The subsequent “Lucky Me” picks up on the brutal letting-loose of “Shrine” before it and is grander in the unfolding. It, “How Sad a Fate” and “Abysses” are the only pieces that run longer than either side of 2.5-3.5 minutes, and they provide landmarks throughout, but “Lucky Me” is the nastiest of the bunch, with a forward stomp of kick drum and snare behind sharp riffing and vocal barks from Muhi initially that move into uptempo-but-still-weighted chugs and twists before a drop at the midsection recalls the ambience from which the song burst forth without actually bringing it back, instead exploring an open field of remaining-anxious pastoralia before resuming its relative onslaught. One last recitation of the title, and birdsong provides a transition into the returned piano balladry of “Dear Life” in a purposeful-seeming resonant echo of “Who’s Ahead” and before capping with a wash of nasty noise, “Holy Wars” rings out a kind of longing in its guitar and Missulis‘ vocals, a kind of heavy-indie vibe persisting into the heavier movement that follows, which in turn unfurls into the aforementioned some-say-fire-some-say-ice-we-say-feedback ending of the record, which feels very much like the punctuation at the end of the sentence of the proceedings in their entirety.

Would it be a surprise to call Abyss immersive? I mean, they titled the album Abyss. In any case, one can’t and won’t argue with either their mournful, angry, curious or disappointed points of view here, as well as the varied means through which those are brought to bear. This band isn’t going to be for everybody and they’re not trying to be. But maybe they’re for you, and I know of one sure way to find out.

Accordingly, enjoy:

Abyss will be released through Exile On Mainstream on August 26th, pressed on LP and CD and available on all digital services. Find preorders HERE:

Ana Muhi on Abyss:

“I am grateful that we have the chance to release our new album called Abyss. This world is a beautiful place. But we’re all standing on the edge of an abyss. Human rights violations, racism, climate change. It’s an individual decision not to be part of that hate. Everyone can contribute to stop this absolute madness. That’s what it’s all about. Music is a way to get in touch and jump over that damned fucking abyss. At least to have a blast before we die in pain.”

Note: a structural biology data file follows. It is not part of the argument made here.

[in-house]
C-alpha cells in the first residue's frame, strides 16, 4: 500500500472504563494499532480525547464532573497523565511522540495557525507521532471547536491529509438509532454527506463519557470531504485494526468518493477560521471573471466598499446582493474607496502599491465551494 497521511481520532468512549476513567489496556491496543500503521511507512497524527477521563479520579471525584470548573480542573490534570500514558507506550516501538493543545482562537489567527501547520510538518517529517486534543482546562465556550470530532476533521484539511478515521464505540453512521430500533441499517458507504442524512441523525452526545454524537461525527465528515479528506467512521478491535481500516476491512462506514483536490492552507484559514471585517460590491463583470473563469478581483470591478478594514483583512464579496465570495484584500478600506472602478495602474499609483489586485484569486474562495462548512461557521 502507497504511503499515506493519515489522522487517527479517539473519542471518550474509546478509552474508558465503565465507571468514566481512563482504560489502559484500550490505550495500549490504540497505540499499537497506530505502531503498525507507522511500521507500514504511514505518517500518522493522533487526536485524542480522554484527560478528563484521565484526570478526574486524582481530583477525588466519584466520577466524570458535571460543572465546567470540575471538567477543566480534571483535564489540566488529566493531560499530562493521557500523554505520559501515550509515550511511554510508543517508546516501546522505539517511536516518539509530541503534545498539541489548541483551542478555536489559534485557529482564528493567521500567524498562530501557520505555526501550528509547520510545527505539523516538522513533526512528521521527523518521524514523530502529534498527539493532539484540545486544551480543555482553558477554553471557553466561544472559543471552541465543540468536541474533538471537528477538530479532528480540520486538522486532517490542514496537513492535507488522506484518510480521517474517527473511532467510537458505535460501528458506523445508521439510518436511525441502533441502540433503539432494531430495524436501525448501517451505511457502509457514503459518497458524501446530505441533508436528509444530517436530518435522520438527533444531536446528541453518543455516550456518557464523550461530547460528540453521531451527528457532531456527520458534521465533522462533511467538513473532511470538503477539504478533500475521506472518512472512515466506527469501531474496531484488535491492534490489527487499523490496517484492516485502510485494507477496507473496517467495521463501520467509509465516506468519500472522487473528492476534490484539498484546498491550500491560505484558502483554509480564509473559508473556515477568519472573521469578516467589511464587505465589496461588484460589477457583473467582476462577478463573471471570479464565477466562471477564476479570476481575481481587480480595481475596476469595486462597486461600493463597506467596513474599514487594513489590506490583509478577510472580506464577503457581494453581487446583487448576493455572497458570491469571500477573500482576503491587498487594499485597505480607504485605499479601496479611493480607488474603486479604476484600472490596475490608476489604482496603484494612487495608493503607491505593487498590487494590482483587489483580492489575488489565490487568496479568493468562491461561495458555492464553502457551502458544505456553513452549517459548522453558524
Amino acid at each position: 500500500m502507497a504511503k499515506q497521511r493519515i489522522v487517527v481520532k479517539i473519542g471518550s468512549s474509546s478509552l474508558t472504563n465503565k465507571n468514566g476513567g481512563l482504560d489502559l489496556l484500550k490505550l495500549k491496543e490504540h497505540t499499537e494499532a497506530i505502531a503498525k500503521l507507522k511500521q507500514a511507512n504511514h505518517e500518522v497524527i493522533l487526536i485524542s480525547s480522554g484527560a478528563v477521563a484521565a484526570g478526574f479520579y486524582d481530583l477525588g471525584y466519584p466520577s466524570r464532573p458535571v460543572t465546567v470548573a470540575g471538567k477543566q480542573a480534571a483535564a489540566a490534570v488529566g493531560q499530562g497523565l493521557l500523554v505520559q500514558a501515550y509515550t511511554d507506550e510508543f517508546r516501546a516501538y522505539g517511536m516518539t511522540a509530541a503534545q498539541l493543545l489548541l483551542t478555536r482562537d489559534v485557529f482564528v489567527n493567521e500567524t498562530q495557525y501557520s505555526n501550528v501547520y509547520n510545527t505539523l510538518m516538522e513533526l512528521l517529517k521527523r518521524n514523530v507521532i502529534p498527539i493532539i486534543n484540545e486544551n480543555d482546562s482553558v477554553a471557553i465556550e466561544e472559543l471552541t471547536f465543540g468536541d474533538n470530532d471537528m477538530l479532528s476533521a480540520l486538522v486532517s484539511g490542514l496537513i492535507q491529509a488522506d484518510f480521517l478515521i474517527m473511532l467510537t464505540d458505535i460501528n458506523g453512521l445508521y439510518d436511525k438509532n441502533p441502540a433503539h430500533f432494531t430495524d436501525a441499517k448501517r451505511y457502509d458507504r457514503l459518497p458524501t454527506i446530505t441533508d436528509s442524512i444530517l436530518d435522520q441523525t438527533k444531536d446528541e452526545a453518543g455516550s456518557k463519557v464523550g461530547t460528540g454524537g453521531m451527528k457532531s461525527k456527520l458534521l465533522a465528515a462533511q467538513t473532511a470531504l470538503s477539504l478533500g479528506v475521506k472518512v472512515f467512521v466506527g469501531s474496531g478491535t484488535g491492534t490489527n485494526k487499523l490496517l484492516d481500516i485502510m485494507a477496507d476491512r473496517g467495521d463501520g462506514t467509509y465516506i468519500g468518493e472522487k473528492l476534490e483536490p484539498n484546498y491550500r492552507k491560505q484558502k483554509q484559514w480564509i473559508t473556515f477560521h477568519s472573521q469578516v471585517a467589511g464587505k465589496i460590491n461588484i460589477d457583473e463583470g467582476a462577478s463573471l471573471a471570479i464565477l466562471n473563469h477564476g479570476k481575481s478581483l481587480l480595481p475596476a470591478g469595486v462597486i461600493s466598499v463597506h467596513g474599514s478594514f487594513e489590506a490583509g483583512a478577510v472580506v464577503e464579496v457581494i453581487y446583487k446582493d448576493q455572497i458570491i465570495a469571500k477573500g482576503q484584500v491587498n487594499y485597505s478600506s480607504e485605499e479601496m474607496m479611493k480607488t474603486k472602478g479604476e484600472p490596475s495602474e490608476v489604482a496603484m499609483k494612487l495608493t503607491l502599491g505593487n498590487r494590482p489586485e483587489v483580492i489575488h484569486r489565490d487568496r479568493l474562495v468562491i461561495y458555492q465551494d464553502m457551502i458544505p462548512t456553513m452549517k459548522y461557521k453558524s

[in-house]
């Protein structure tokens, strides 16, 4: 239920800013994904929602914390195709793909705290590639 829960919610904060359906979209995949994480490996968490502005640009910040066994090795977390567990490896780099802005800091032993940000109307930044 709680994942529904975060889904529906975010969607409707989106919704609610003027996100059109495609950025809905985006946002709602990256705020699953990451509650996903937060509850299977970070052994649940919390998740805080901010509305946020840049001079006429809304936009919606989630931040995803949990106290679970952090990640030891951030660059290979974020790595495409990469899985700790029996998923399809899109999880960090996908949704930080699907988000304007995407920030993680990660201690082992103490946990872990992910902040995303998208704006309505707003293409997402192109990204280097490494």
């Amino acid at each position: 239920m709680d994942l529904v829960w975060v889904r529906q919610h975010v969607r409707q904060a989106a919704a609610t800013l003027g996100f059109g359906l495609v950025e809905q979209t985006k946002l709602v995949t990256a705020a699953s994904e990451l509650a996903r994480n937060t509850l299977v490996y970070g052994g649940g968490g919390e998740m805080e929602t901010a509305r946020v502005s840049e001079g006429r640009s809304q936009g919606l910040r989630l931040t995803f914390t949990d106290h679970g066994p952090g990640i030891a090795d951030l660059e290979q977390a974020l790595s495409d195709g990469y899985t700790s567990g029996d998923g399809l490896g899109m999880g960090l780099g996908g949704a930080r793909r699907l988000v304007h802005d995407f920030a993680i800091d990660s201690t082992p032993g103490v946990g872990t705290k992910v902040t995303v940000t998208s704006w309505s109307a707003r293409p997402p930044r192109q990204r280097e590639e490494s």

Sven Missullis on Abyss:

“We are very happy to work again with Exile On Mainstream and our good friend Andreas. For us it was never a question, and it may not have been for him either, because he had not heard a single tone until we sent the finished master for pressing. Using the artwork was a dream come true, especially for me. I am a huge fan of Zdzisław Beksiński. I dreamed about using his painting – the one we used for our album – and showed it to Ana. She also fell in love with it. So, I got in contact with the Historical Museum in Sanok which owns the rights of all works of Beksiński, who sadly was murdered in 2005. The director of the museum, Jarosław Serafin, is a very nice person. He gave us the license for using the painting. Bam!

“The recording process was intense but also stress-free, which doesn’t mean there was no chaos, but we have our own studio and so time doesn’t matter. We can record whenever we want and how long we want. In the middle of the recording process there were these Exile On Mainstream Roadshows with Confusion Master, Gaffa Ghandi, and MIGHT. At that point we didn’t want to play any of the new songs live, so we had to rehearse our first album in the middle of recording a new album. That was a bit strange but also refreshing and we made a two-week break from the studio. Besides the release, I am very much looking forward to the next shows in September where we will play those new songs for the very first time.”

MIGHT’s Abyss was entirely recorded, mixed, and mastered by the band. The album’s cover is fitted with a 1976 oil painting by Polish artist Zdzisław Beksiński. The impression of the painting, as oppressive as it may seem at first glance, nevertheless radiates a warming confidence and security. This makes the image a fantastic visualization of MIGHT’s music.

Delicate piano sounds are being buried under thick, viscous lava of distorted guitars and a mean bass. Hovering above it, Ana’s subtle, yet haunting voice connects tragedy with hope in a world gone haywire. Or seems like it. Sometimes she must scream. MIGHT is a must-hear band for fans of Chelsea Wolfe, Emma Ruth Rundle, Jarboe, Dolch, Treedeon, Neurosis, Ides Of Gemini, and Black Mare.

9/02/2022 KuFa – Braunschweig, DE
9/09/2022 South Of Mainstream Festival – Berlin, DE
11/05/2022 – Bei Chez Heinz – Hannover, DE

Might, “How Sad a Fate” official video

Might, “Shrine” official video

Might website

Might on Bandcamp

Might on Facebook

Exile on Mainstream on Instagram

Exile on Mainstream website

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3 Responses to “Review & Album Premiere: Might, Abyss

  1. […] through their allies at Exile On Mainstream. Preceding its official unveiling, trusted music portal The Obelisk is hosting an exclusive stream of the entire […]